BMW 335I Gran Turismo review

SINGAPORE - It had to happen sooner or later. Given BMW’s proclivity for making new, unique (and some say outright weird) cars, its success with the X6, and the ‘luxury hatchback-ification’ of the 5 Series (that’s really the shortest way to describe it), it was only a matter of time before the best-selling BMW model got its own Gran Turismo version.

Gran Turismo, as we all know, is a European term for ‘the grand tour’, which means high-tailing it around the Continent in comfort and style, and preferably at a break neck pace.

To this end, BMW made the 5 Series GT, which was actually a 7 Series platform with a raised roof and a big hatchback rear, plus fold-down seats for more utility. We recently tested the revised version in Munich and came away impressed with the car’s new-found handling and ride prowess. 

The 3 Series GT has a less convoluted evolution: it’s simply a 3 Series Touring with a higher roof and more space between the wheels.  At 4.82-metres long, 1.83-metres wide and 1.51-metres high, the 3 GT is much longer (20cm), a tad wider and eight centimetres higher than the station wagon it’s based upon. To put that into perspective, that’s only 7cm short of the current F10 5 Series and both cars are larger than the first-gen 7 Series.

That size translates to plenty of room. There’s enough acreage to kick back and cross your legs in the rear, but while airspace is generous in the front, the sloping rear section of the car, which also gives it a much sleeker on the road stance than the 5 GT, means taller passengers shouldn’t jump around in the back.

Boot space is also very good, at 520-litres, some 25-litres more than the Touring thanks to a taller roof, and the rear seats fold down (also via remote handles in the back) to accommodate a total of 1,600-litres of cargo. Compare this to 480-litres on the sedan, and that equates to a lot of room and flexibility.

The best thing is, the 3 GT neither looks nor feels as big as its dimensions suggest. The best cars use clever packaging to maximise interior room – the Harry Potter-like Honda Jazz is a great example, as is the upcoming BMW i3. Stroll up to the 3 GT in the car park and it seems like nothing’s amiss – maybe this effect is heightened given the test car’s grey paintwork, but the car blends in on the road and evinces no curious stares.

But you have to pay the tally man somehow, and at 1,725kg, some 140kg weightier than the standard sedan, some of the quintessential 3 Series magic is lost in translation. We don’t mean the 3 GT is a bad drive by any means. The base 3 Series is already the best driving machine in its class, but GT-ing it has its price.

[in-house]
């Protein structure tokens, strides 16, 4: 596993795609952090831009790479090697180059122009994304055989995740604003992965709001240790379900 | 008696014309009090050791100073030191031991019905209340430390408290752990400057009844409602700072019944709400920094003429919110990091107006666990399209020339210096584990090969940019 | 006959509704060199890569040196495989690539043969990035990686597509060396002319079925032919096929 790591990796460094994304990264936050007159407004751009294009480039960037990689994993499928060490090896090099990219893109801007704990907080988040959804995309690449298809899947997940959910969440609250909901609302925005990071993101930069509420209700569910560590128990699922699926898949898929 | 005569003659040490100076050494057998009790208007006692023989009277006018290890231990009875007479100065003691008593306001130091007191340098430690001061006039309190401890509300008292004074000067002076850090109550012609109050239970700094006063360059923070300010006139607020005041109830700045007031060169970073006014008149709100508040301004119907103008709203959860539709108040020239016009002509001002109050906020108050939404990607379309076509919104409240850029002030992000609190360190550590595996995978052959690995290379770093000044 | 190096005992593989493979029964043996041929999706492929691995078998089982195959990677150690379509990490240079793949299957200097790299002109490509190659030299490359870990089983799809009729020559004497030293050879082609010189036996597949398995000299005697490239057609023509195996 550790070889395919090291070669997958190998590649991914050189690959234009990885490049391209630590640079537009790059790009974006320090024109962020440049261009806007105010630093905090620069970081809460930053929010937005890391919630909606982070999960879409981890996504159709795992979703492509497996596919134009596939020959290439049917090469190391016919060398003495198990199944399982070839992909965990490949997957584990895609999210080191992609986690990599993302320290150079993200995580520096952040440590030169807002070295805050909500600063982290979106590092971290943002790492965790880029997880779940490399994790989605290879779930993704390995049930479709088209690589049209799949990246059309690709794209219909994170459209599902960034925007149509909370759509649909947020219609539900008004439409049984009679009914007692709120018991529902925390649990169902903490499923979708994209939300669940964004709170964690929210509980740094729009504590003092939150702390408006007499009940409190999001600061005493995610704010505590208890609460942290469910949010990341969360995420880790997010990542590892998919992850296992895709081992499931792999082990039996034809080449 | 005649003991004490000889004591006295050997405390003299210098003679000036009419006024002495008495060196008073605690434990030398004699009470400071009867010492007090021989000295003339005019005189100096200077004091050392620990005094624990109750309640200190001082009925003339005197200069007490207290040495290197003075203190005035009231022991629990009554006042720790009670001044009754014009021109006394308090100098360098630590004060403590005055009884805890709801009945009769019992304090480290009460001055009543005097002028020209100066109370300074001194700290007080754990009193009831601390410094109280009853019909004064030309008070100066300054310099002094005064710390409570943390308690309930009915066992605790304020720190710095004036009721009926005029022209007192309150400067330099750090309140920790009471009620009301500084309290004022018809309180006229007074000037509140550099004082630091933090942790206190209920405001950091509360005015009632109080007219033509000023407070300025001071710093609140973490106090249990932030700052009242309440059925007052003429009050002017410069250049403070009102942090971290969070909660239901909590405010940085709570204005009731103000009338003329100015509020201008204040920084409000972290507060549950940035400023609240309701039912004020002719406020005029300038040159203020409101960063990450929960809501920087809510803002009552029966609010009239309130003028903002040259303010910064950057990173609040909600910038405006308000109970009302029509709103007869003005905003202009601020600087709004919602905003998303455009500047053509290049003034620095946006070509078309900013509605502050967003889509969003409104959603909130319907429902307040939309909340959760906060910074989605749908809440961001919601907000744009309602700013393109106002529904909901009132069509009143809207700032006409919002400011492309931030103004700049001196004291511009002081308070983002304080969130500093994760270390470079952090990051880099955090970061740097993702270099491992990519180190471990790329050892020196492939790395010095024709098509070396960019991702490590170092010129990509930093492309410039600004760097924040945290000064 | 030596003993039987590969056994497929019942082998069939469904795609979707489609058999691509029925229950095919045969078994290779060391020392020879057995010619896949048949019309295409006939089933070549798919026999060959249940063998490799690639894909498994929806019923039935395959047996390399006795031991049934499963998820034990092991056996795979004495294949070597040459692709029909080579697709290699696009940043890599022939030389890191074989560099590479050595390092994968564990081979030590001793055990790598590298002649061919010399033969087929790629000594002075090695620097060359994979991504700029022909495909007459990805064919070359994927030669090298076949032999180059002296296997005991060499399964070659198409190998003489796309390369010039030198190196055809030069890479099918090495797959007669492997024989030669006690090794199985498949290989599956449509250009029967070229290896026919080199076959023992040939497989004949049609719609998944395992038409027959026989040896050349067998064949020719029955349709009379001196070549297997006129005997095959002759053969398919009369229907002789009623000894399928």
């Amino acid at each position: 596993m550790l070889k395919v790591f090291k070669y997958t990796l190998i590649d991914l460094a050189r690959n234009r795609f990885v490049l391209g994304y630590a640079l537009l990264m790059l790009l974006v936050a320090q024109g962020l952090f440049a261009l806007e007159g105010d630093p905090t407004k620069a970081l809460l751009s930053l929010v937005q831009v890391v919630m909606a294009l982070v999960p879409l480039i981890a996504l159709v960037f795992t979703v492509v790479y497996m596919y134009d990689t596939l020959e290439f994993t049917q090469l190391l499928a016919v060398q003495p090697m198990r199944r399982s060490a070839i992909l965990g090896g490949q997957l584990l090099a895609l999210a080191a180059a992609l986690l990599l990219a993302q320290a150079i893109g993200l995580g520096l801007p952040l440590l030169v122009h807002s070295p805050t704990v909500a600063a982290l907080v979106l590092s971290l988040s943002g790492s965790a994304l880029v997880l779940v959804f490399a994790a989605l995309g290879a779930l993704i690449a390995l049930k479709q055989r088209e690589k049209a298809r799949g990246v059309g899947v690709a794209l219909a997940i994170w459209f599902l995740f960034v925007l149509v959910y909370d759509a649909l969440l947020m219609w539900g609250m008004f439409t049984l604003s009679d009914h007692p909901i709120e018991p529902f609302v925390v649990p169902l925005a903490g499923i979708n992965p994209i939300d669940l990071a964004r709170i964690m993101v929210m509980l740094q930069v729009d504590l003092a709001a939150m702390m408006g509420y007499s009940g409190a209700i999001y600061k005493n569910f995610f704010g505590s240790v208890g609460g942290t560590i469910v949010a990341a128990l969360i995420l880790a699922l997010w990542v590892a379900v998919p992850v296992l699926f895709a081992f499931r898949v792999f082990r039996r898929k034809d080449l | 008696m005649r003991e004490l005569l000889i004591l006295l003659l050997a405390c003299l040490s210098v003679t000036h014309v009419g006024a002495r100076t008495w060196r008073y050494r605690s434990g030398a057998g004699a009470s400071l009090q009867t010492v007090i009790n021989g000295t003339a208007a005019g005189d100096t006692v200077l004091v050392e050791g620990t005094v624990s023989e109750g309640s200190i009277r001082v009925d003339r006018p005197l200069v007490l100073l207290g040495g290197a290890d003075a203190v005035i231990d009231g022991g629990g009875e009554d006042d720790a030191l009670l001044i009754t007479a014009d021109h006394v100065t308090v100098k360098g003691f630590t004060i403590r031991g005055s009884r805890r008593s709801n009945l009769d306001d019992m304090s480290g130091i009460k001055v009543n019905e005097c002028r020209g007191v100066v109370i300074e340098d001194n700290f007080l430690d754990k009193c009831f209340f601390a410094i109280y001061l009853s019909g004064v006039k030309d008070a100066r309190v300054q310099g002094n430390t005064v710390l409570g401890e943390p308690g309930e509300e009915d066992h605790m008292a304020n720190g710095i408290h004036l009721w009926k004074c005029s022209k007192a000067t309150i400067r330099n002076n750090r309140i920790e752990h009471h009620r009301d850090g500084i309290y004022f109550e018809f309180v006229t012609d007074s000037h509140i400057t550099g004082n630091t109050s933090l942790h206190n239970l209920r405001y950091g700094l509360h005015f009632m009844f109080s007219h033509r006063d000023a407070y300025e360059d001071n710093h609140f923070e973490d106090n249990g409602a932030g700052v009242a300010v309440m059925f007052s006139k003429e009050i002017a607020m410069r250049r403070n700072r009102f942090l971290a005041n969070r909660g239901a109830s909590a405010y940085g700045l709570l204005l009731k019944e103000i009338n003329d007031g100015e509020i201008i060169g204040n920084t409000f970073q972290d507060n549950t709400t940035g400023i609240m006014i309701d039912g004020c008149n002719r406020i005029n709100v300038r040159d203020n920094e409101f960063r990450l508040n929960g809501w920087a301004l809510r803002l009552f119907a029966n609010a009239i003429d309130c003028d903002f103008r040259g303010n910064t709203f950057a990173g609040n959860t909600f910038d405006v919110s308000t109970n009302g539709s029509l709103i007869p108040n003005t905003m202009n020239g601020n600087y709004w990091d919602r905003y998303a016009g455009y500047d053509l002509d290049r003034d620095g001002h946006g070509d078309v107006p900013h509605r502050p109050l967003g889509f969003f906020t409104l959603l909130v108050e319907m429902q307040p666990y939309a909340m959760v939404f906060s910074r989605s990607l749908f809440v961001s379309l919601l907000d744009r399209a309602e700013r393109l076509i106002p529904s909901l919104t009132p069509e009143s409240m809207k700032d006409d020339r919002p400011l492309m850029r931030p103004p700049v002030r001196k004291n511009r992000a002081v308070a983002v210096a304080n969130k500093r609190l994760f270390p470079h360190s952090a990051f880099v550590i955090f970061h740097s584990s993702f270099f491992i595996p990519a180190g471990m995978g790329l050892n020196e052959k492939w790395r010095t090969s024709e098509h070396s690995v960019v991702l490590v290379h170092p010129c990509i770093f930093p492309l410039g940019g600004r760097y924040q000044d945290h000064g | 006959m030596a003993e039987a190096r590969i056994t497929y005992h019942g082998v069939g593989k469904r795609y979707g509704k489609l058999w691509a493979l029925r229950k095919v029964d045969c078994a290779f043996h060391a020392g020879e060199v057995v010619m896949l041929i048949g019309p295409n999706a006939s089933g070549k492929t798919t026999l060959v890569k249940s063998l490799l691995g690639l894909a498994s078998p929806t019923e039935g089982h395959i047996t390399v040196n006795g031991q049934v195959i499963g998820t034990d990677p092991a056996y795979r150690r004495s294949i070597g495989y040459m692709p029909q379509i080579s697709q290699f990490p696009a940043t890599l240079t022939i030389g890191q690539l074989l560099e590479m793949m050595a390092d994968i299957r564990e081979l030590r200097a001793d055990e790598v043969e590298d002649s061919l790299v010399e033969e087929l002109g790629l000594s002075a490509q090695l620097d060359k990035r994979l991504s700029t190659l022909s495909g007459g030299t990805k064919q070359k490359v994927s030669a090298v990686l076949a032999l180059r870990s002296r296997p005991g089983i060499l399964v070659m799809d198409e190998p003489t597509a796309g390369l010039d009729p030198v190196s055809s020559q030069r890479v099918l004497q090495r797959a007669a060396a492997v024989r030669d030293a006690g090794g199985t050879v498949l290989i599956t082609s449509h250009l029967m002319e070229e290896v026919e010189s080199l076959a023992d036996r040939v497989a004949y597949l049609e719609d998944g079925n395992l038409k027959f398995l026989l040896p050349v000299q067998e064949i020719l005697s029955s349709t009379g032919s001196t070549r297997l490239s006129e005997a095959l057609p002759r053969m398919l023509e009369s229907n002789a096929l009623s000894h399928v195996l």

We didn’t have the chance to push the car as we’ve done on the regular sedan, but dynamically it feels like, for lack of a better description, slower, less agile version of the sedan. That supportive all-conquering confidence and capability is somewhat lessened as the steering response is less, the ride a little busier.

The sterling ‘35i’ drivetrain has already proved its worth in numerous other machines, and gives the car serious pace and drivability thanks to its super-torquey and flexible nature. More weight and size dips efficiency from 7.2 to 7.7L/100km, but drive it like a well-behaved citizen and it’s relatively frugal.

It’s still enjoyable with the stonking drivetrain and basic 3 Series accuracy, but if you’re 1. A keen driver and 2.Have tried the regular 3 Series, you may find it hard to justify the extra space and practicality.

And that’s exactly the point. As a long distance tourer, the basic sedan is still the better choice (it’s good to drive everywhere and anywhere). A 3 Series Touring will do everything the GT does, and better, in terms of cargo carrying, but the extra space for humans is what will convince buyers of the GT’s viability.


BMW 335i Gran Turismo


Engine 2,979cc, 24V, turbo in-line 6

Power 306bhp at 5,800rpm

Torque 400Nm at 1200-5000rpm

Gearbox 8-speed automatic

Top Speed 250km/h

0-100kmh 5.4 seconds

Fuel efficiency 7.7L/100km

CO2 178g/km

Price $320,800 with COE

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Also Consider: Audi A5 Sportback, Volkswagen Passat CC

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Derryn Wong
Author: Derryn Wong
Derryn Wong is currently editor-in-chief of CarBuyer and he enjoys probing all aspects of the motoring industry, ranging from bizarre holes in the upholstery to the engineered insanity of the COE system. No, not those kinds of holes.